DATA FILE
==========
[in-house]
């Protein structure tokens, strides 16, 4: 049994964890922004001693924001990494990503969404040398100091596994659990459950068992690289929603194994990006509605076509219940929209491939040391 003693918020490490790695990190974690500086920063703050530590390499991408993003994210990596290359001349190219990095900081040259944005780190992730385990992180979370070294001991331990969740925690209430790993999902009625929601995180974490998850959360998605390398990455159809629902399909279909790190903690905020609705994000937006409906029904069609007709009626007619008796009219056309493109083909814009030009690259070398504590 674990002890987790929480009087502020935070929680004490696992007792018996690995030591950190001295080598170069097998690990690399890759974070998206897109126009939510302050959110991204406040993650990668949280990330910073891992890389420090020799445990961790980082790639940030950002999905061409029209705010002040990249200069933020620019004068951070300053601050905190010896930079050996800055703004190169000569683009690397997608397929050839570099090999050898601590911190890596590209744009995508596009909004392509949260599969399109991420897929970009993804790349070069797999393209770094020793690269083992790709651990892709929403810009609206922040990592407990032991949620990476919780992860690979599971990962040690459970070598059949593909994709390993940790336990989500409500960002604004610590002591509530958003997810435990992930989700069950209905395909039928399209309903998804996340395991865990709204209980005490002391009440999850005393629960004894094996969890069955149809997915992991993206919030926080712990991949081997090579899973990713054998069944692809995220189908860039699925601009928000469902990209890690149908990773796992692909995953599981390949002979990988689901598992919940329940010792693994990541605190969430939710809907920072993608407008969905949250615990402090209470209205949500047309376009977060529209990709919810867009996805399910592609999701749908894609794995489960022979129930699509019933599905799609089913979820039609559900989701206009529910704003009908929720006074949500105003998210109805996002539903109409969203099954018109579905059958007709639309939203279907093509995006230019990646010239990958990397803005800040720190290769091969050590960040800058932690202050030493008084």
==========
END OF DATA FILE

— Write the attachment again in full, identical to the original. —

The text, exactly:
[in-house]
């Protein structure tokens, strides 16, 4: 049994964890922004001693924001990494990503969404040398100091596994659990459950068992690289929603194994990006509605076509219940929209491939040391 003693918020490490790695990190974690500086920063703050530590390499991408993003994210990596290359001349190219990095900081040259944005780190992730385990992180979370070294001991331990969740925690209430790993999902009625929601995180974490998850959360998605390398990455159809629902399909279909790190903690905020609705994000937006409906029904069609007709009626007619008796009219056309493109083909814009030009690259070398504590 674990002890987790929480009087502020935070929680004490696992007792018996690995030591950190001295080598170069097998690990690399890759974070998206897109126009939510302050959110991204406040993650990668949280990330910073891992890389420090020799445990961790980082790639940030950002999905061409029209705010002040990249200069933020620019004068951070300053601050905190010896930079050996800055703004190169000569683009690397997608397929050839570099090999050898601590911190890596590209744009995508596009909004392509949260599969399109991420897929970009993804790349070069797999393209770094020793690269083992790709651990892709929403810009609206922040990592407990032991949620990476919780992860690979599971990962040690459970070598059949593909994709390993940790336990989500409500960002604004610590002591509530958003997810435990992930989700069950209905395909039928399209309903998804996340395991865990709204209980005490002391009440999850005393629960004894094996969890069955149809997915992991993206919030926080712990991949081997090579899973990713054998069944692809995220189908860039699925601009928000469902990209890690149908990773796992692909995953599981390949002979990988689901598992919940329940010792693994990541605190969430939710809907920072993608407008969905949250615990402090209470209205949500047309376009977060529209990709919810867009996805399910592609999701749908894609794995489960022979129930699509019933599905799609089913979820039609559900989701206009529910704003009908929720006074949500105003998210109805996002539903109409969203099954018109579905059958007709639309939203279907093509995006230019990646010239990958990397803005800040720190290769091969050590960040800058932690202050030493008084």